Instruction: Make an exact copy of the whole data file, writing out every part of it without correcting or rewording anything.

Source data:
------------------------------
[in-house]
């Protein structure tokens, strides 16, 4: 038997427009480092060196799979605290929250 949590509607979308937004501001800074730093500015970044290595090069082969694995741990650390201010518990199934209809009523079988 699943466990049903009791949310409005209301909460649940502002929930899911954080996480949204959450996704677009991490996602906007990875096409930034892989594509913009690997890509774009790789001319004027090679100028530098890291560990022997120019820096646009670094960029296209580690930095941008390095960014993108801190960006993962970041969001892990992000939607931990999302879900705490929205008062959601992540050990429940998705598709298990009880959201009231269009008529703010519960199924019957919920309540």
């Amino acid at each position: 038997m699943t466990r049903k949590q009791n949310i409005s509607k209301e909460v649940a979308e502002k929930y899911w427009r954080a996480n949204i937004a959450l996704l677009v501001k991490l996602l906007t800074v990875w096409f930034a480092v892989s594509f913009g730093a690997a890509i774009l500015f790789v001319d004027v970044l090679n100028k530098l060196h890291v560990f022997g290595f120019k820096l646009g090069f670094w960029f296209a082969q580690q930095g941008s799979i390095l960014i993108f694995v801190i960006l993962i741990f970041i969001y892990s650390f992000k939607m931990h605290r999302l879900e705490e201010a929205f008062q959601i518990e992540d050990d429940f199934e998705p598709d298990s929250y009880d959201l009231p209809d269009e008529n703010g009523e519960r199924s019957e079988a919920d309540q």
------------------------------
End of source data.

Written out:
[in-house]
């Protein structure tokens, strides 16, 4: 038997427009480092060196799979605290929250 949590509607979308937004501001800074730093500015970044290595090069082969694995741990650390201010518990199934209809009523079988 699943466990049903009791949310409005209301909460649940502002929930899911954080996480949204959450996704677009991490996602906007990875096409930034892989594509913009690997890509774009790789001319004027090679100028530098890291560990022997120019820096646009670094960029296209580690930095941008390095960014993108801190960006993962970041969001892990992000939607931990999302879900705490929205008062959601992540050990429940998705598709298990009880959201009231269009008529703010519960199924019957919920309540």
């Amino acid at each position: 038997m699943t466990r049903k949590q009791n949310i409005s509607k209301e909460v649940a979308e502002k929930y899911w427009r954080a996480n949204i937004a959450l996704l677009v501001k991490l996602l906007t800074v990875w096409f930034a480092v892989s594509f913009g730093a690997a890509i774009l500015f790789v001319d004027v970044l090679n100028k530098l060196h890291v560990f022997g290595f120019k820096l646009g090069f670094w960029f296209a082969q580690q930095g941008s799979i390095l960014i993108f694995v801190i960006l993962i741990f970041i969001y892990s650390f992000k939607m931990h605290r999302l879900e705490e201010a929205f008062q959601i518990e992540d050990d429940f199934e998705p598709d298990s929250y009880d959201l009231p209809d269009e008529n703010g009523e519960r199924s019957e079988a919920d309540q």